We have also compared the abilities of full-length catenins to those of their deletion mutants (by coimmunoprecipitation) in the interaction with LEF-1. The results shown in Fig. C (lower panel, lanes 4 and 5) demonstrate that both ARM repeats efficiently bind LEF-1 while PG 1-ins does not display a detectable binding to LEF-1 (Fig. C, lane 6), in agreement with its inability to shift the LEF-1–DNA complex in EMSA (Fig. B, lanes 11 and 12). The low expression level of the VSV-tagged β-CAT 1-ins precluded us from using it in this experiment (results not shown).
Differential ability of catenin deletion mutants to elevate and translocate endogenous β-catenin into the nucleus.
The formation of a complex between endogenous β-catenin and LEF-1 and DNA, using extracts from cells transfected with catenin mutants (β-CAT-ARM-VSV and PG-ARM-VSV), suggested that these mutants could elevate endogenous β-catenin, similar to observations made with cells transfected with full-length plakoglobin (70
). To examine this possibility, we determined, by immunofluorescence microscopy, the abilities of the catenin deletion mutants to elevate and consequently alter the localization of endogenous β-catenin.
293-T cells were transiently transfected with deletion mutants of catenins and doubly stained for the endogenous β-catenin and for the transfected protein (Fig. and ). In general, the various deletion mutants displayed similar subcellular localizations: they were mainly localized in the nuclei of the transfected cells (Fig. C and G and 7A and E) and only sometimes also localized at cell-cell junctions (arrows in Fig. and ). In addition, PG 1-ins staining was mainly diffuse, while the other constructs were mostly confined to the nucleus.
FIG. 6 The effect of plakoglobin mutants on the localization of endogenous β-catenin. 293-T cells were transiently transfected with the HA-tagged plakoglobin constructs described in Fig. and doubly stained for the HA tag (A, C, E, and (more ...)
FIG. 7 Transfection of deletion mutants or membrane-tethered forms of β-catenin increases the level and translocates endogenous β-catenin to the nucleus. 293-T cells were transiently transfected with plasmids encoding the armadillo repeat of (more ...)
Double staining for the endogenous β-catenin showed that transfection with both β-CAT ARM (Fig. A) and PG ARM (Fig. C) resulted in nuclear translocation of the endogenous β-catenin (Fig. B and D, respectively), similar to the effect of full-length plakoglobin (Fig. A and B). This result is attributed to the compromised degradation of β-catenin in these cells (43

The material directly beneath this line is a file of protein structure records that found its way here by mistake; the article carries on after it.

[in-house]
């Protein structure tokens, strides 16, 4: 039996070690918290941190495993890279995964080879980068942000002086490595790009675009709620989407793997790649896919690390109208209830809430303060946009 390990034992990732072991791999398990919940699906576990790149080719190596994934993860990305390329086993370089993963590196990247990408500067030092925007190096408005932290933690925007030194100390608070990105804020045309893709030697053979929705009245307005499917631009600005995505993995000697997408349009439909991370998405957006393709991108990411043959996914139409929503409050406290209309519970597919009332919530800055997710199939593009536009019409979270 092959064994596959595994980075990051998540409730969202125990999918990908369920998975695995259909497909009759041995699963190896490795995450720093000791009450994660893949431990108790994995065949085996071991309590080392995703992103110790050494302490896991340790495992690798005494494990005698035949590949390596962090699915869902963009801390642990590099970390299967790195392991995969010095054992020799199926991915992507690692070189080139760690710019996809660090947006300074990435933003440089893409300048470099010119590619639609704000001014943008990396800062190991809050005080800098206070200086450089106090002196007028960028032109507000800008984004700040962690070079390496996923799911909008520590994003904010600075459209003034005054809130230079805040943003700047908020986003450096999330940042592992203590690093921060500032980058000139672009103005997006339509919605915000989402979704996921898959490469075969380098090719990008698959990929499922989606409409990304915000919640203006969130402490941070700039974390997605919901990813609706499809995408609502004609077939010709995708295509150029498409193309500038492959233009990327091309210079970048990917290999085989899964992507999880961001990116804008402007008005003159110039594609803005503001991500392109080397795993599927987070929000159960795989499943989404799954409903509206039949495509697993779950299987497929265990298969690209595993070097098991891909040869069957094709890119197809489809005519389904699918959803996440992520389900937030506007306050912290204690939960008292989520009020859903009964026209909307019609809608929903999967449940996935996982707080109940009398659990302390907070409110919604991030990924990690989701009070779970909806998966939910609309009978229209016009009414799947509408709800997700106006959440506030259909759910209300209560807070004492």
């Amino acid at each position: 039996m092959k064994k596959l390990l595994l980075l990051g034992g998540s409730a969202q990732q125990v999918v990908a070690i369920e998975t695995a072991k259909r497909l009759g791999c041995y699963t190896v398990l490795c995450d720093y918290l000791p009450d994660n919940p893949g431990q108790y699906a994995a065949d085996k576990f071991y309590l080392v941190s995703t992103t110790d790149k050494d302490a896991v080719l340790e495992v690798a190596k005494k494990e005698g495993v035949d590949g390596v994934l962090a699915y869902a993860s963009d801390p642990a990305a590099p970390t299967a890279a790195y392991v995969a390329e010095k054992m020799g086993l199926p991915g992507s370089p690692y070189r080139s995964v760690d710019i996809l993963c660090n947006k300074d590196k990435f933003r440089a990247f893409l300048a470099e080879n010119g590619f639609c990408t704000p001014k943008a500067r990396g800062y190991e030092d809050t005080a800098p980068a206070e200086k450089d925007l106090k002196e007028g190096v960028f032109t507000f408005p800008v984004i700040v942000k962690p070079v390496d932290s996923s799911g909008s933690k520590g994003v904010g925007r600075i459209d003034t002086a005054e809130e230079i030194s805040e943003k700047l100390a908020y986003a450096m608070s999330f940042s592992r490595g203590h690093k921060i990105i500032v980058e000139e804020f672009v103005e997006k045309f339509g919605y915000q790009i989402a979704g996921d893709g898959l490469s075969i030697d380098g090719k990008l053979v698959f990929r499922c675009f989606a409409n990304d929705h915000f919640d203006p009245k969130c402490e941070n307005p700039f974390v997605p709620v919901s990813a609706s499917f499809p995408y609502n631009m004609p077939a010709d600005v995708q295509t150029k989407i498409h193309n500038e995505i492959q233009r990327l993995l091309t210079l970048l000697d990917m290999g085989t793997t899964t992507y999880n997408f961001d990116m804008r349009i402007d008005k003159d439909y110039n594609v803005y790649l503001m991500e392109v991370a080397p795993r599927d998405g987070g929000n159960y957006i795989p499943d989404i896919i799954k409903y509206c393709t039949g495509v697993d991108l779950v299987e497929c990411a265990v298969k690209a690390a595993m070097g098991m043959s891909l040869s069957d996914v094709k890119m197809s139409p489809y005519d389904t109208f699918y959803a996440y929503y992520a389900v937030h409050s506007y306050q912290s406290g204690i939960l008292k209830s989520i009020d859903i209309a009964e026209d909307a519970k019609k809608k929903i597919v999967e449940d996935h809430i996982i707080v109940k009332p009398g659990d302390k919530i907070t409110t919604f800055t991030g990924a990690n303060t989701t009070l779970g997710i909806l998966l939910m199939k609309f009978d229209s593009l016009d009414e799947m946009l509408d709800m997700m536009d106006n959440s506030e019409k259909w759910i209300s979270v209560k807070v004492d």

). The shorter truncation mutants, PG 1-ins and β-CAT 1-ins (Fig. ), differed in their effect on endogenous β-catenin (Fig. H and F), as previously described (70
). While transfection with β-CAT 1-ins (Fig. E) resulted in nuclear localization of the endogenous β-catenin (Fig. F), transfection with PG 1-ins (Fig. G) did not display a detectable effect on the endogenous β-catenin (Fig. H). This implies that the regions within the armadillo repeat domains that determine the binding of catenins to components of the degradation machinery are different in β-catenin and in plakoglobin.
To examine whether nuclear localization of the armadillo repeat domains of both catenins was necessary for nuclear translocation of the endogenous β-catenin, we also prepared fusion constructs of these molecules to the transmembrane domain of connexin (Fig. ). Such membrane-tethered armadillo repeats of β-catenin and plakoglobin were excluded from the nucleus and localized to cytoplasmic vesicles and to cell borders (arrowheads in Fig. E and C). The ability to affect the level and localization of endogenous β-catenin, however, was preserved in such constructs, and cells overexpressing these cytoplasm-anchored mutants displayed nuclear staining of the endogenous β-catenin (Fig. F and D).
We have also determined the fluorescence intensity of endogenous β-catenin in the nuclei and cytoplasm of cells transfected with plakoglobin and with various deletion mutants of catenins (Fig. G) and found that, except for PG 1-ins, which did not affect the level of endogenous β-catenin, transfection with the other catenin mutants moderately elevated the cytoplasmic pool of β-catenin (between 1.5- and 2.5-fold) and induced a two- to fourfold increase in the nuclear level of β-catenin (Fig. G). The connexin-anchored catenin mutants were the most efficient in their effect on endogenous β-catenin, most probably owing to their exclusive cytoplasmic localization. Interestingly, the level of junctional β-catenin was not significantly affected by transfection with the catenin constructs (Fig. and and data not shown).